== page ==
In my last two posts I made a bunch of comparisons between the Russia-Ukraine war and various other conflicts big and small. Some of the comparisons were good, some were hilariously bad (hence the rankings). There was one that I originally put on my list, however, that I ultimately decided to remove. Not because it’s a bad analogy, but because Ukraine plays such a miniscule role in the comparison that it’s really not a Ukraine analogy at all — more like an analogy of Current Year more broadly.
Honorable Mention: The Peloponnesian War
People often like to compare the Global American Empire to the Roman Empire, and it’s not a wholly bad analogy. No empire since Rome has been so fully hegemonic or militarily dominant over the entire known world as has the GAE since 1990. But in other ways it’s a really bad analogy — one big difference of course is that the GAE doesn’t admit it’s an empire, whereas Rome reveled in it, going so far as to deify the emperor and his government and make them the centerpiece of national religious observation. The US also doesn’t fully assimilate conquered territories as Rome did, but rather maintains them as auxiliaries with nominal (but not actual) political independence.
For a long time I’ve found the best historical analogue of the GAE to be the Athenian Empire of the 5th century BC. Athens’ Empire was held together by a combination of strong economic incentives to favor Athens along with Athens’ incredible naval superiority over any other power in the region. Like the GAE, Athens was able to “project power” on short notice anywhere in the Aegean, making it very difficult for any would-be power to get off the ground. In the same sense, its naval power gave it unprecedented ability to facilitate trade throughout the known world, making it (and its allies) fantastically rich — but at the same time, also immune to siege warfare, sanctions, and the like by potential rivals.
The Athenian Empire famously destroyed itself through the Peloponnesian Wars, fought against Sparta and its allies. I first got to thinking about this analogy during the Iraq War, which to me resembled in many ways Athens’ ridiculous attempt to conquer Sicily in the latter stages of the war on Sparta. Like Iraq, the Sicilian Expedition posed no clear benefit for Athens, was directed at a target that was unlikely to matter much to the real enemy Sparta, and was enormously expensive in terms of manpower and money. On top of that, Athens failed to take Syracuse and had to retreat with its tail between its legs, severely depleted and ultimately unable to continue its resistance against Sparta. Likewise, our failure to democratize Iraq was the beginning of the end for the GAE — it’s been all downhill since then in terms of our ability to project power in the world, culminating in our recent humiliation in Afghanistan and our impotent struggling against Russian military action in Ukraine.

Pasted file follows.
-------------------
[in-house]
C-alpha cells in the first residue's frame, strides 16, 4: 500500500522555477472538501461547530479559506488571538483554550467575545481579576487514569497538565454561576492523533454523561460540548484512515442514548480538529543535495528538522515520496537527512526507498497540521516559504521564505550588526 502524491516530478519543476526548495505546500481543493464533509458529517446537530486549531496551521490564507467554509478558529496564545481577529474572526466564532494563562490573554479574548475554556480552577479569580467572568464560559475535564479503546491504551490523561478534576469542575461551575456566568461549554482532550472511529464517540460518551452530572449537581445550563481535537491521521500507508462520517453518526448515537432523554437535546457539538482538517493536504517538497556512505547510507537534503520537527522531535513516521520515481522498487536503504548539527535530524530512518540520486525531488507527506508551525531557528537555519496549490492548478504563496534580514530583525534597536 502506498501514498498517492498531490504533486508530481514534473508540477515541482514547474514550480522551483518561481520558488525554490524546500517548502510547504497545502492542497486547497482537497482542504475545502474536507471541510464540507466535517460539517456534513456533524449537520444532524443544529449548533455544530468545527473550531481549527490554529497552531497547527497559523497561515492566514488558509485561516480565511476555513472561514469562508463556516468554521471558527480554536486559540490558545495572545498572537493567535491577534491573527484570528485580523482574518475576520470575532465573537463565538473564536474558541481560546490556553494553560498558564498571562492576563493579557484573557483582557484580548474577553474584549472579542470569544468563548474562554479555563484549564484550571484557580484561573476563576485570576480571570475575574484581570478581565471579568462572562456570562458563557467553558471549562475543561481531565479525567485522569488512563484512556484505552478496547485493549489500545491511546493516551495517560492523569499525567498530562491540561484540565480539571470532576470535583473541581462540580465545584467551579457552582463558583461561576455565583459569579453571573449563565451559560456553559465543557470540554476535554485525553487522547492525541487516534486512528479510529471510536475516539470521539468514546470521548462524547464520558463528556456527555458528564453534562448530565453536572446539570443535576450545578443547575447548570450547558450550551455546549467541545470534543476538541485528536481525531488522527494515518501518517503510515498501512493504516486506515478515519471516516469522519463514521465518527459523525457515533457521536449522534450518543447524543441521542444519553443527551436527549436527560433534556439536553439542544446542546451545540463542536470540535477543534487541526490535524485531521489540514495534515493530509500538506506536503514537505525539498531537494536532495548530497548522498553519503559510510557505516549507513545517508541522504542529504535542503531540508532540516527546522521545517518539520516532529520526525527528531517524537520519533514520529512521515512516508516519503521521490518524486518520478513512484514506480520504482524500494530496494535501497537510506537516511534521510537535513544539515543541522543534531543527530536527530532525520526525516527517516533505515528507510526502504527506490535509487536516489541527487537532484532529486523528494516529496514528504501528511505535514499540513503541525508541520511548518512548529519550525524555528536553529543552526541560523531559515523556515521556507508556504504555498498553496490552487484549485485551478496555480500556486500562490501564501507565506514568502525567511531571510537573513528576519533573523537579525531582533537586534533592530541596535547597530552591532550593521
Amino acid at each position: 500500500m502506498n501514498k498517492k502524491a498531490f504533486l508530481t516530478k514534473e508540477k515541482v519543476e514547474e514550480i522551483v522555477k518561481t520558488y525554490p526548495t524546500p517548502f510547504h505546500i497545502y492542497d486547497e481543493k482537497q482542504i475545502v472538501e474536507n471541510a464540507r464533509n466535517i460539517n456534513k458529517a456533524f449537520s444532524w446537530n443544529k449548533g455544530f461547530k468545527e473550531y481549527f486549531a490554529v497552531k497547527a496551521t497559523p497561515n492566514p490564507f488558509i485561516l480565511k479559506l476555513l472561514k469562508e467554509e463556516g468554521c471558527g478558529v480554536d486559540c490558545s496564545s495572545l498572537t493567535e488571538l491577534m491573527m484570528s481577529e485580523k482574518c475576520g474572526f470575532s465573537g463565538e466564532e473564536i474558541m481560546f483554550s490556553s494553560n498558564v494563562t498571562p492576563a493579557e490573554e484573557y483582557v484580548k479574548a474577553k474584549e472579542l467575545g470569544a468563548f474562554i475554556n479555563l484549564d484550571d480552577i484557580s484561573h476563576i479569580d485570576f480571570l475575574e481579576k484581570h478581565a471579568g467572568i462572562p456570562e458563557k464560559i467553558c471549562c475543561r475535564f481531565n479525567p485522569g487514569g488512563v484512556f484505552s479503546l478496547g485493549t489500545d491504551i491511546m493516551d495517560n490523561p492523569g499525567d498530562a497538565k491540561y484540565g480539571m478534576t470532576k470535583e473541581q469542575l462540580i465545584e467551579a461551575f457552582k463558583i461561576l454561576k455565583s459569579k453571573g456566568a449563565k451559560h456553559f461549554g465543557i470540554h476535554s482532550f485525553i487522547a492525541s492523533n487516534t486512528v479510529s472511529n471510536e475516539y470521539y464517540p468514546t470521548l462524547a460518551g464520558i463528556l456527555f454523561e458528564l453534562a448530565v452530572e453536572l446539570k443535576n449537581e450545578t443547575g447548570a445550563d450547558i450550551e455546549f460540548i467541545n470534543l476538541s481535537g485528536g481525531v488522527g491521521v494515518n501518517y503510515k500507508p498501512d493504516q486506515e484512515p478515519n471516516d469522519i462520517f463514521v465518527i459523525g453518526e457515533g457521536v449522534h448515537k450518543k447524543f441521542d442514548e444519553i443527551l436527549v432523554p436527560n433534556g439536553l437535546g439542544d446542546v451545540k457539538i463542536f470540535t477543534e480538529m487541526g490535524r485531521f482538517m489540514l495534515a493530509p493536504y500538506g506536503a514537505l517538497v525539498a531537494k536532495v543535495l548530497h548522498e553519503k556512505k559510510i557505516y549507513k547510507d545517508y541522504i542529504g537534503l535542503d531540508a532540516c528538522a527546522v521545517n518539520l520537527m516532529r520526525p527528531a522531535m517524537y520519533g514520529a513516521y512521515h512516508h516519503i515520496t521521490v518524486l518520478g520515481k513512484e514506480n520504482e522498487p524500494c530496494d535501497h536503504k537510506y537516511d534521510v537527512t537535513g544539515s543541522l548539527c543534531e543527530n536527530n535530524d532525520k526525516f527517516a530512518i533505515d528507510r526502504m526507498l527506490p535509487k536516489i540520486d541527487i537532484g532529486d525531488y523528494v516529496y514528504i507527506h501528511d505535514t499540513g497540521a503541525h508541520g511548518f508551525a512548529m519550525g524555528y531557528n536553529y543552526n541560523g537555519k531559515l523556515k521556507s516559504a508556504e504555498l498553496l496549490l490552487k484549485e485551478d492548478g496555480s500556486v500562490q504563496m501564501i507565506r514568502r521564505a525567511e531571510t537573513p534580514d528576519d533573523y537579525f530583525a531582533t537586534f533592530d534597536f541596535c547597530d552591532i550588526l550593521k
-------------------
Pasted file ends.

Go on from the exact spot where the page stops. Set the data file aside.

The big problem with the analogy between the US and Athens, though, was always that I wasn’t sure who worked as the Sparta in the analogy. But it’s clear now that it’s Russia; the analogy is just too perfect. The US is a mercantile power whose military might stems from its dominance of the oceans that also protect it from retaliation; Russia on the other hand has always been a land-based power, like Sparta. Soviet communism also had similarities with the ideology that drove Spartan society in its heyday, e.g. the focus on individuals’ duty to the state and the paranoia about foreign aggression. So the idea that America and Russia are heading toward a replay of the Peloponnesian War is pretty appealing.
Athens started out the war vastly more powerful than Sparta, such that anyone with any sense would have surmised that Sparta was doomed, it was just a matter of time. But Athens was then hit with a number of setbacks, chief among them a nasty virus that shut the city down for a few years — sounds unfortunately familiar, no? Ultimately a combination of natural disaster and military/political incompetence turned the tables and resulted in Athens’ ignominious defeat and disappearance from history as a particularly important city. Which certainly seems like the direction the US is heading, if we’re going to be completely honest.
The reason this fails as a Ukraine War analogy, though, is that there really isn’t an obvious Ukraine in the story. Sure, there were a lot of little city states that could be pushed into the role for the sake of analogy, but none of them stand out as particularly important. But maybe that’s the real wisdom to be gained from this effort of comparison — Ukraine just isn’t that important, it’s merely the current tripwire in the looming great power war between the US, Russia, and probably China that is going to explode at some point in the next few years into a third World War.
As always, I strongly hope that I am wrong! But if not, remember you read it here first, folks.